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Pin- or sludgewash?
Mohawk73
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Friesland, Netherlands
Joined: December 13, 2009
KitMaker: 388 posts
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Posted: Monday, October 11, 2010 - 04:09 AM UTC
I want to give my Henschel 123 a sludgewash, but it has raised panel lines. Is it possible to do so or is it better to give it a pinwash?
Mohawk73
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Friesland, Netherlands
Joined: December 13, 2009
KitMaker: 388 posts
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Posted: Wednesday, October 13, 2010 - 08:56 PM UTC
Any ideas please?!
NickZour
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Attica, Greece / Ελλάδα
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Posted: Thursday, October 14, 2010 - 01:30 AM UTC
In my opinion do a sludgewash first to blend the colors & than do a pinwash to highlight the raised panel lines (& anything else you want )

And some photos of the finished model please


Cheers Nick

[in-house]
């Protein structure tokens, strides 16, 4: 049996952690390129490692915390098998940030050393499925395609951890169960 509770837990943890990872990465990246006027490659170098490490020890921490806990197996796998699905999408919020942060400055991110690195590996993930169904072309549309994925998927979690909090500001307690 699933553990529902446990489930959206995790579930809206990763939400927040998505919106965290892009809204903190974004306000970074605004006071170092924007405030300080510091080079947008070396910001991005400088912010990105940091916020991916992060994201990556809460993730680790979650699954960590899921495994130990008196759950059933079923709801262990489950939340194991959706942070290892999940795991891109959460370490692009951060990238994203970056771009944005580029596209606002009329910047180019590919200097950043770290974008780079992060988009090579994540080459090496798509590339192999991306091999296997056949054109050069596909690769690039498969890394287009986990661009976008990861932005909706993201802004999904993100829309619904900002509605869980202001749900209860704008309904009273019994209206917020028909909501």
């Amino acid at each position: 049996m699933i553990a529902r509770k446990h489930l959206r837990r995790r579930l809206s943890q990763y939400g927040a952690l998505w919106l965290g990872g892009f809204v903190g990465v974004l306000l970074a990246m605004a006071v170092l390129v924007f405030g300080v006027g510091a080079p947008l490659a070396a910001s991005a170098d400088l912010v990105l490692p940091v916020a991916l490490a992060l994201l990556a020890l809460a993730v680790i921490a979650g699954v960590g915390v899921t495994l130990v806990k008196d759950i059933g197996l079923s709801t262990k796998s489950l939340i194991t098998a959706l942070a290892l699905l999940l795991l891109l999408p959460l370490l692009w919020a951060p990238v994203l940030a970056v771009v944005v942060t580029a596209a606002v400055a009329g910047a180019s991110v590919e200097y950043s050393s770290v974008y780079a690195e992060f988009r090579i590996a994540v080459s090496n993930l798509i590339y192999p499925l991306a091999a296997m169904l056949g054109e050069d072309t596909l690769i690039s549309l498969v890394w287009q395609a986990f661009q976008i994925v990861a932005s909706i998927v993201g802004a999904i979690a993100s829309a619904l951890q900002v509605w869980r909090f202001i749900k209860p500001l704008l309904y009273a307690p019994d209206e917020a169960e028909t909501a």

AJLaFleche
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Massachusetts, United States
Joined: May 05, 2002
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Posted: Thursday, October 14, 2010 - 02:40 AM UTC
Sludgewash: promoted by those who benefit from you ruining your paint job, decals and/or whole model and needing to buy replacements.
thegirl
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Alberta, Canada
Joined: January 19, 2008
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Posted: Thursday, October 14, 2010 - 02:52 AM UTC
In this case a pin wash would be best . Like Fred has pointed out a sludge wash will only end in frustration .
NickZour
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Attica, Greece / Ελλάδα
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Posted: Thursday, October 14, 2010 - 03:21 AM UTC
Where is the EDIT

... colors & than do a pinwash ... than=then


Quoted Text

a sludge wash will only end in frustration .



Except if you have applied one or two coats of varnish


Cheers Nick
stonar
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England - West Midlands, United Kingdom
Joined: August 15, 2008
KitMaker: 337 posts
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Posted: Saturday, October 16, 2010 - 03:23 AM UTC

Quoted Text

Sludgewash: promoted by those who benefit from you ruining your paint job, decals and/or whole model and needing to buy replacements.



Not if you seal and protect your paint /decals before applying the wash. Apply the wash over a nice glossy coat of Klear/Future or similar and you'll have no trouble removing the excess.